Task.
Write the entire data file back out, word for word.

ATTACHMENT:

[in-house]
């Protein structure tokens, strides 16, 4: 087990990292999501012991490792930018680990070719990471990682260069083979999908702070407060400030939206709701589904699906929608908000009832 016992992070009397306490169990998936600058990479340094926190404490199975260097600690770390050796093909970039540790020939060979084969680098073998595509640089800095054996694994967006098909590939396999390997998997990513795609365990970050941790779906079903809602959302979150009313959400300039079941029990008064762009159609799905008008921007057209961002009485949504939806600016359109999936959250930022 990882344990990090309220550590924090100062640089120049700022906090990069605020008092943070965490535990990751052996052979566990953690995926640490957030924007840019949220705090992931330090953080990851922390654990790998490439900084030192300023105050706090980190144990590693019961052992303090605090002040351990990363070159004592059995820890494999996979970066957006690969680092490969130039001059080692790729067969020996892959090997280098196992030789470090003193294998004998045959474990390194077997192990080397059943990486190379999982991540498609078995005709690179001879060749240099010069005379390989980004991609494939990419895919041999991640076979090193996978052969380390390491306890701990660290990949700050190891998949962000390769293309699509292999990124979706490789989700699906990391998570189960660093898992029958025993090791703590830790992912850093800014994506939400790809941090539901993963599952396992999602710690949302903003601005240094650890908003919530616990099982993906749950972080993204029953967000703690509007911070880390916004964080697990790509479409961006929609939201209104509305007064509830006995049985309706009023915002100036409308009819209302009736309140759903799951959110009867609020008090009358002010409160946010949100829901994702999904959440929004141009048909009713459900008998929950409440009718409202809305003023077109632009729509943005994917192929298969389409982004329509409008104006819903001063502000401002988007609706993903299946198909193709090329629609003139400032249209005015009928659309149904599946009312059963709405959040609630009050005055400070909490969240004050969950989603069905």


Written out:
[in-house]
């Protein structure tokens, strides 16, 4: 087990990292999501012991490792930018680990070719990471990682260069083979999908702070407060400030939206709701589904699906929608908000009832 016992992070009397306490169990998936600058990479340094926190404490199975260097600690770390050796093909970039540790020939060979084969680098073998595509640089800095054996694994967006098909590939396999390997998997990513795609365990970050941790779906079903809602959302979150009313959400300039079941029990008064762009159609799905008008921007057209961002009485949504939806600016359109999936959250930022 990882344990990090309220550590924090100062640089120049700022906090990069605020008092943070965490535990990751052996052979566990953690995926640490957030924007840019949220705090992931330090953080990851922390654990790998490439900084030192300023105050706090980190144990590693019961052992303090605090002040351990990363070159004592059995820890494999996979970066957006690969680092490969130039001059080692790729067969020996892959090997280098196992030789470090003193294998004998045959474990390194077997192990080397059943990486190379999982991540498609078995005709690179001879060749240099010069005379390989980004991609494939990419895919041999991640076979090193996978052969380390390491306890701990660290990949700050190891998949962000390769293309699509292999990124979706490789989700699906990391998570189960660093898992029958025993090791703590830790992912850093800014994506939400790809941090539901993963599952396992999602710690949302903003601005240094650890908003919530616990099982993906749950972080993204029953967000703690509007911070880390916004964080697990790509479409961006929609939201209104509305007064509830006995049985309706009023915002100036409308009819209302009736309140759903799951959110009867609020008090009358002010409160946010949100829901994702999904959440929004141009048909009713459900008998929950409440009718409202809305003023077109632009729509943005994917192929298969389409982004329509409008104006819903001063502000401002988007609706993903299946198909193709090329629609003139400032249209005015009928659309149904599946009312059963709405959040609630009050005055400070909490969240004050969950989603069905």